Apple’s Changing the Way You Pay - Here’s Everything You Need to Know

If you live in the EU and pay for things on your iPhone, major changes are coming next month that will transform both the way you pay in some apps and the way those payments are processed. Likewise, if you’re a business that accepts payments from EU consumers within the Apple ecosystem, read on.

What’s Changing? For the first time, Apple will let businesses use alternative PSPs for in-app payments for digital goods & services.

Thanks to the Digital Markets Act (DMA), Apple is making the biggest modifications ever to its App Store ecosystem. Set to roll out on March 7th alongside the release of iOS 17.4, merchants will gain unprecedented freedom regarding payment options, while consumers will gain more choice in how they pay across iOS, iPadOS, macOS, and watchOS payment experiences.

What these changes really mean

Starting next month, merchants will be able to use alternative payment service providers (PSPs) for in-app purchases and will also be able to link out to their own webpages to complete transactions across Apple’s operating systems.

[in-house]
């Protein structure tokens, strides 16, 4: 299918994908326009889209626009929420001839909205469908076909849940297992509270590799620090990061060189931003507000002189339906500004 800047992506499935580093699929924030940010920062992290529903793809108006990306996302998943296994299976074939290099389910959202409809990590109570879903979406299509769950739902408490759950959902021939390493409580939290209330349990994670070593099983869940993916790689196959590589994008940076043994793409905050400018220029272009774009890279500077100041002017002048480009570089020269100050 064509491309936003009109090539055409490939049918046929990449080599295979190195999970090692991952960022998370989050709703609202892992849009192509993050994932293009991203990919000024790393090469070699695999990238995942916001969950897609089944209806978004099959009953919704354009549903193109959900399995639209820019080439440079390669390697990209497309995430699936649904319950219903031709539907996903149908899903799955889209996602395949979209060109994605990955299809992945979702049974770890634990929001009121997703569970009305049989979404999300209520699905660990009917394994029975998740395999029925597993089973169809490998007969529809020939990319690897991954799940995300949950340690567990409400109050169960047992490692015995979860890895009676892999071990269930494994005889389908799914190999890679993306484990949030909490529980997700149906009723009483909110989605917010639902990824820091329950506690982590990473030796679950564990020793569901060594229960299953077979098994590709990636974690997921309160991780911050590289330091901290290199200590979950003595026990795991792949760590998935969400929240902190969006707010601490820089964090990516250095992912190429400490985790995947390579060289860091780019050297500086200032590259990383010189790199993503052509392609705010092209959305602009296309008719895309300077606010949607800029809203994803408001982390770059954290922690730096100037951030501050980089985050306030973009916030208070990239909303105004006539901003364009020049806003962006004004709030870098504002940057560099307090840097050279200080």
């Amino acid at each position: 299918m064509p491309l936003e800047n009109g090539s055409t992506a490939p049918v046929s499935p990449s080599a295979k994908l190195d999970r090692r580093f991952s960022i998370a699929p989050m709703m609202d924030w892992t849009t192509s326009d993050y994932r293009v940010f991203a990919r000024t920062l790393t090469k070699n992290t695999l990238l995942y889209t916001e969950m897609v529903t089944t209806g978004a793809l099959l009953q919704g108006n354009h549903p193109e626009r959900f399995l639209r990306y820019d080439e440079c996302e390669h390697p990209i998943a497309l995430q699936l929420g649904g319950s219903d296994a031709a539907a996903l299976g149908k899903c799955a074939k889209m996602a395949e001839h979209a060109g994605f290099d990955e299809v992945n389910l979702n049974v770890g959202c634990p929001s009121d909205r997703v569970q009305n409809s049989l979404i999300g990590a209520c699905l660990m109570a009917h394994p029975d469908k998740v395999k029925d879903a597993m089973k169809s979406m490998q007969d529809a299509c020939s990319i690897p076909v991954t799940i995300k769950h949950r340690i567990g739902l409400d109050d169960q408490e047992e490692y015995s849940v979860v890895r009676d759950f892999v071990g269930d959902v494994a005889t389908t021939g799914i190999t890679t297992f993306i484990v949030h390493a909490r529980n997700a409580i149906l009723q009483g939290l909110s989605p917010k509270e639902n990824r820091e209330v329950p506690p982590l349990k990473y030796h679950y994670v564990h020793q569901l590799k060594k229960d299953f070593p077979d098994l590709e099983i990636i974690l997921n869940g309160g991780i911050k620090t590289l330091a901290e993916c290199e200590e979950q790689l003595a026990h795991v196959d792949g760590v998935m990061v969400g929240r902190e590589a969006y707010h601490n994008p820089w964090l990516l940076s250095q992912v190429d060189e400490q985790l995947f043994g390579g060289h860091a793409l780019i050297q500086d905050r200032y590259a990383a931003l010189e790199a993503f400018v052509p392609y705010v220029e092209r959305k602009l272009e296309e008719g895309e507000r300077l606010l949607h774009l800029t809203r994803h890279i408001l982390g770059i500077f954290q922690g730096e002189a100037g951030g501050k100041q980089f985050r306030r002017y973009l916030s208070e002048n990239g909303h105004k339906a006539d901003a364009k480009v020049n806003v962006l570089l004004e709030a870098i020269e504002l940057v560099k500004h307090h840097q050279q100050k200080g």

They will also be able to use new DMA-compliant APIs to support contactless NFC-powered payment transactions directly from within their own wallet apps. This means point-of-sale payments where you take your iPhone out to pay in-store may not necessarily rely on Apple Pay.

Alternative EU payments on the App Store

Merchants now have a few new options to choose from regarding how they accept in-app payments.

Under the new terms, merchants can opt to pay Apple a reduced 17% commission (vs. 30% currently), regardless of their choice of payment processor. This further drops to 10% for qualifying small businesses.

If choosing an alternative PSP or linking out, Apple charges no additional fees. However, using the App Store payment processor incurs a 3% processing charge. Apple has also introduced a “Core Technology Fee” of €0.50 per annual app install after the first million installs in the EU, to account for large, popular apps. Spotify is very happy.